Pharmaceuticals of Paraffin Wax

Paraffin wax is a white or colorless soft, solid wax that is composed of a complex mixture of hydrocarbon derivatives with the following general properties: (i) nonreactive, (ii) nontoxic, (iii) water barrier, and (iv) colorless. Paraffin wax is characterized by a clearly defined crystal structure and has the tendency to be hard and brittle with a melting point typically in the range 50–70°C (122–158°F). On a more specific basis, petroleum wax is of two general types: (i) paraffin wax in crude oil distillates and (ii) microcrystalline wax in crude oil residua. The melting point of wax is not directly related to its boiling point because waxes contain hydrocarbon derivatives of different chemical nature. Nevertheless, waxes are graded according to their melting point and oil content.


In the process for wax manufacture known as wax sweating (Parkash, 2003; Gary et al., 2007; Speight, 2011, 2014; Hsu and Robinson, 2017; Speight, 2017), a cake of slack wax (paraffin wax from a solvent dewaxing operation) is slowly warmed to a temperature at which the oil in the wax and the lower melting waxes become fluid and drip (or sweat) from the bottom of the cake, leaving a residue of higher melting wax. However, wax sweating can be carried out only when the residual wax consists of large crystals that have spaces between them, through which the oil and lower melting waxes can percolate; it is therefore limited to wax obtained from low-boiling paraffin distillate.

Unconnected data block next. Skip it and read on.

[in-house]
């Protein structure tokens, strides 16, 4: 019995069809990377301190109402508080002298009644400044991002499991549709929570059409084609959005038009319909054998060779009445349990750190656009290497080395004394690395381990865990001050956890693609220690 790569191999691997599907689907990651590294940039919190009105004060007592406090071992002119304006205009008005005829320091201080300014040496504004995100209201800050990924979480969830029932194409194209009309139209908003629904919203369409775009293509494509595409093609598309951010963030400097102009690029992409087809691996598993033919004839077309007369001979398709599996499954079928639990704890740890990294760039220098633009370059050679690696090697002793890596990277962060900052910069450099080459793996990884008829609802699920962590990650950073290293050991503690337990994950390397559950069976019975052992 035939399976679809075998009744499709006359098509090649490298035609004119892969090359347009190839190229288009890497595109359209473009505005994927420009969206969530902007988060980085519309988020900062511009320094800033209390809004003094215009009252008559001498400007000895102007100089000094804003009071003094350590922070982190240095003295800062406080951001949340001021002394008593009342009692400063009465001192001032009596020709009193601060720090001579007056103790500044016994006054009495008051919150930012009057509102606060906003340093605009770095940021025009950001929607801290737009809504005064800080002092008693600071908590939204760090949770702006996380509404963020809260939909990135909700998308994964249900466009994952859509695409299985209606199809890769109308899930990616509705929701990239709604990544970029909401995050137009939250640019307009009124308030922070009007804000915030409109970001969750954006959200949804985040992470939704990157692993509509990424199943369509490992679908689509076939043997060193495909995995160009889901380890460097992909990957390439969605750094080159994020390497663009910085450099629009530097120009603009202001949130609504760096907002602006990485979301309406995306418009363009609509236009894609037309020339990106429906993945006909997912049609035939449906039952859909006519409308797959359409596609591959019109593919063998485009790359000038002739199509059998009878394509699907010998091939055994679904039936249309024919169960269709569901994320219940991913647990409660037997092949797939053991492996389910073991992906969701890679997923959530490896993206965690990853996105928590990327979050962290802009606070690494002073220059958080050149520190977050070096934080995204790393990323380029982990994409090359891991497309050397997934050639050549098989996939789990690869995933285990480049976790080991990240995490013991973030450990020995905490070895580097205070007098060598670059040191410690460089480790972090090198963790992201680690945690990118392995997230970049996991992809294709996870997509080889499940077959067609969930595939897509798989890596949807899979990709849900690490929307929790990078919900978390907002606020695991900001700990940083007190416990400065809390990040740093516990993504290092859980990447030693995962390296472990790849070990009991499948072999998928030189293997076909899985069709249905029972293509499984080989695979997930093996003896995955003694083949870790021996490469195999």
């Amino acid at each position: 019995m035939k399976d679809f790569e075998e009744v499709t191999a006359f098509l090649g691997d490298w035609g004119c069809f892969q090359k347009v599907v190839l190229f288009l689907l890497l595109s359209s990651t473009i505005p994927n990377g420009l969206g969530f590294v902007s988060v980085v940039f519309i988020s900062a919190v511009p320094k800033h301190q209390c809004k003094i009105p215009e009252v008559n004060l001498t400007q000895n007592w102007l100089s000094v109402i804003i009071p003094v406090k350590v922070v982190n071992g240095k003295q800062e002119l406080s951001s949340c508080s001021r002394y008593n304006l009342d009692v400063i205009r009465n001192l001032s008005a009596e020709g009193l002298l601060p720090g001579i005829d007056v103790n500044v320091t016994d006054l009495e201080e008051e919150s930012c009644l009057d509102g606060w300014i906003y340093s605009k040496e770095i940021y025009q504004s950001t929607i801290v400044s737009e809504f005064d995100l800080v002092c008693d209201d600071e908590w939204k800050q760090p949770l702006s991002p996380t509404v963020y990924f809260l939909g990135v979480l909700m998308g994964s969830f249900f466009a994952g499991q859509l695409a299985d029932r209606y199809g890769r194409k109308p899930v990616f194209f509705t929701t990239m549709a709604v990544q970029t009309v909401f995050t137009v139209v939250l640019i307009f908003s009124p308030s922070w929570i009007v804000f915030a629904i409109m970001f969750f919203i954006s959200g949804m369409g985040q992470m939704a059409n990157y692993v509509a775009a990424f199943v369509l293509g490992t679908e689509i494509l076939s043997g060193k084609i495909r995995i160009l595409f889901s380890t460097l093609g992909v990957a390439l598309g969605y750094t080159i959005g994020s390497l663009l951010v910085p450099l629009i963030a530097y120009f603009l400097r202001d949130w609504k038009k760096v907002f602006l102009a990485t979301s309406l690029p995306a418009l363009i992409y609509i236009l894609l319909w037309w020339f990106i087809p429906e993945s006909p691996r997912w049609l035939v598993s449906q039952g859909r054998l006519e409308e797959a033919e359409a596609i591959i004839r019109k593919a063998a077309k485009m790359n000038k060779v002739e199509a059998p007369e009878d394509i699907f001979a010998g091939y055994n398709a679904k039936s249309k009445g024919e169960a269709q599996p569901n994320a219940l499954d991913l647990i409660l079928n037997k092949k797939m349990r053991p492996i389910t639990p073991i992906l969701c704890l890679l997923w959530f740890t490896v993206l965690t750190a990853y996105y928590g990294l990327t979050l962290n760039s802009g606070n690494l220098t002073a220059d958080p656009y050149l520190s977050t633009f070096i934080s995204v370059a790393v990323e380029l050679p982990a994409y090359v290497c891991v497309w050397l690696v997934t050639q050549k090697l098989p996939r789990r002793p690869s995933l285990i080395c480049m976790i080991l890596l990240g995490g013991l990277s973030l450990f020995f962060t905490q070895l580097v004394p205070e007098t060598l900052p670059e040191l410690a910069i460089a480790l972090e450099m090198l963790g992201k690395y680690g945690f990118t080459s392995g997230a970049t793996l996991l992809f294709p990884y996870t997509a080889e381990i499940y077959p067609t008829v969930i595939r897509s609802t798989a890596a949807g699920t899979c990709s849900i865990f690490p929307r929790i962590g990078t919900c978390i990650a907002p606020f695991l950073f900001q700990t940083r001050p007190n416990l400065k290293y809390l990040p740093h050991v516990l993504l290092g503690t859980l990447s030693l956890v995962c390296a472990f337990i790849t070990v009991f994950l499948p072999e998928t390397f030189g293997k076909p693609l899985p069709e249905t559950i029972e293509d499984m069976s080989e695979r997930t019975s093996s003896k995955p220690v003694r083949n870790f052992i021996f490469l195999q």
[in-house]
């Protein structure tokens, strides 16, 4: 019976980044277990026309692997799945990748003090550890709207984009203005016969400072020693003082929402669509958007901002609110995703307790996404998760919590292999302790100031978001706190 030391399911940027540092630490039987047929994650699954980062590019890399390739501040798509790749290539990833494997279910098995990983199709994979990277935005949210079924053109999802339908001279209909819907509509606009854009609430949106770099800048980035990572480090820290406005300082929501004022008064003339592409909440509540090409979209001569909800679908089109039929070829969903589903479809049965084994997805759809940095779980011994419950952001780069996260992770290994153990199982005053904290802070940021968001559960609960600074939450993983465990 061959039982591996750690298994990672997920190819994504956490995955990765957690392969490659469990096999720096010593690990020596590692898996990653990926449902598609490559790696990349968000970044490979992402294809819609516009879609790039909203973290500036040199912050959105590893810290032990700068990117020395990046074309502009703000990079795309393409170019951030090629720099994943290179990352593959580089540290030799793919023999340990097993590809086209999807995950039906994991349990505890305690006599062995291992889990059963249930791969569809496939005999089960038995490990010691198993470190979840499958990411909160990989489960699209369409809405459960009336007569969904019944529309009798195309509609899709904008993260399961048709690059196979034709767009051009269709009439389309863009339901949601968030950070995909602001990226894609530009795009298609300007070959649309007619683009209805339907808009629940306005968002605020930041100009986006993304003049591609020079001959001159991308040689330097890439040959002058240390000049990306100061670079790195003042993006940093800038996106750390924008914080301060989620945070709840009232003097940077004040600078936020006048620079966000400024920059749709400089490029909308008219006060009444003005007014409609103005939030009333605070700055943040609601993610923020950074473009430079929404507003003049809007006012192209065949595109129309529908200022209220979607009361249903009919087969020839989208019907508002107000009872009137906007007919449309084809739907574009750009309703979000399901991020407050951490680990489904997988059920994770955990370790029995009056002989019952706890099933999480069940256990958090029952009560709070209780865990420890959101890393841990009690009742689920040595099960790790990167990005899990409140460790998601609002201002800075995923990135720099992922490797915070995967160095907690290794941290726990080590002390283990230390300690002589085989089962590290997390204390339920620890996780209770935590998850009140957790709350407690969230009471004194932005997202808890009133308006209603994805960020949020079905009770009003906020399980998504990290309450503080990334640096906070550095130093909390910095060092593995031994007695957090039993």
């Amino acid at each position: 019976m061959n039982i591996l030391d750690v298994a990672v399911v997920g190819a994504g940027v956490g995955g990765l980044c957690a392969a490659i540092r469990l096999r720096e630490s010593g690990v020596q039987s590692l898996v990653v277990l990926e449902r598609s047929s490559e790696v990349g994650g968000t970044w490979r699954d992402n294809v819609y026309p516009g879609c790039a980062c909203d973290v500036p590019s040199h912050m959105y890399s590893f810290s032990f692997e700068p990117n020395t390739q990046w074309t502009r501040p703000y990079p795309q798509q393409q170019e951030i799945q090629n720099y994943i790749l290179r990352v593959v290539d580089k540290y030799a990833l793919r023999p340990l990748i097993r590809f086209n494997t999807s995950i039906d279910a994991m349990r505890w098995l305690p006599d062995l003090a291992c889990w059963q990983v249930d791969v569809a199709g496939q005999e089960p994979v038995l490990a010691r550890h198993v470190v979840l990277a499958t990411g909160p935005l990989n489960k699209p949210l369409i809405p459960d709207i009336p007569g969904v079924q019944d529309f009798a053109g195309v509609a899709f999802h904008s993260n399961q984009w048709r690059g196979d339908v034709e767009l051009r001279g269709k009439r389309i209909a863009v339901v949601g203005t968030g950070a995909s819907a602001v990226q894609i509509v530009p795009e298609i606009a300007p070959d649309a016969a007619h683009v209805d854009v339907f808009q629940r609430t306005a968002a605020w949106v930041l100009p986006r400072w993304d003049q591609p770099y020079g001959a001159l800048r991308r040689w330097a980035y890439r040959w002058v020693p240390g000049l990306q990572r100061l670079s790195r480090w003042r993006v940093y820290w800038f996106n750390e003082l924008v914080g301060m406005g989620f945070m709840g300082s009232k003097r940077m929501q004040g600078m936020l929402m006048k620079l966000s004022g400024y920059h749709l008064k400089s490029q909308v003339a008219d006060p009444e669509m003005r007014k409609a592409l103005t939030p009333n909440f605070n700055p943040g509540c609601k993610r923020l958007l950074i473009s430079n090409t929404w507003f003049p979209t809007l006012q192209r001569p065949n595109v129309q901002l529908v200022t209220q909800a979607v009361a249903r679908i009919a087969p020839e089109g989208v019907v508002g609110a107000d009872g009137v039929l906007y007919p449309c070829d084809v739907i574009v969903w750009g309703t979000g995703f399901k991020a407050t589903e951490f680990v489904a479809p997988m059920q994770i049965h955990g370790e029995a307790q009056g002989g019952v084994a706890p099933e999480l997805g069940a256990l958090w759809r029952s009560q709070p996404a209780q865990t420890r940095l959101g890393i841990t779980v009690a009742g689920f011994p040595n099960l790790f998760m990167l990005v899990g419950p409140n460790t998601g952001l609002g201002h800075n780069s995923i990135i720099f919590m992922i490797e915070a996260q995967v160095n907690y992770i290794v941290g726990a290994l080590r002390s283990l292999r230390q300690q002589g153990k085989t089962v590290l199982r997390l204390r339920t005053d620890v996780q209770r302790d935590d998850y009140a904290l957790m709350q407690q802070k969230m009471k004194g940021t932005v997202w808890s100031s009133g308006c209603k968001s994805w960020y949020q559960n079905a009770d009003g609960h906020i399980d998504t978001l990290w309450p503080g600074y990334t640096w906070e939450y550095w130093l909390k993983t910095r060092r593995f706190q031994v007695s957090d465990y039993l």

Wax recrystallization, like wax sweating, separates slack wax into fractions, but instead of using the differences in melting points, it makes use of the different solubility of the wax fractions in a solvent, such as the ketone used in the dewaxing process. When a mixture of ketone and slack wax is heated, the slack wax usually dissolves completely, and if the solution is cooled slowly, a temperature is reached at which a crop of wax crystals is formed. These crystals will all be of the same melting point, and if they are removed by filtration, a wax fraction with a specific melting point is obtained. If the clear filtrate is further cooled, a second crop of wax crystals with a lower melting point is obtained. Thus, by alternate cooling and filtration, the slack wax can be subdivided into a large number of wax fractions, each with different melting points.

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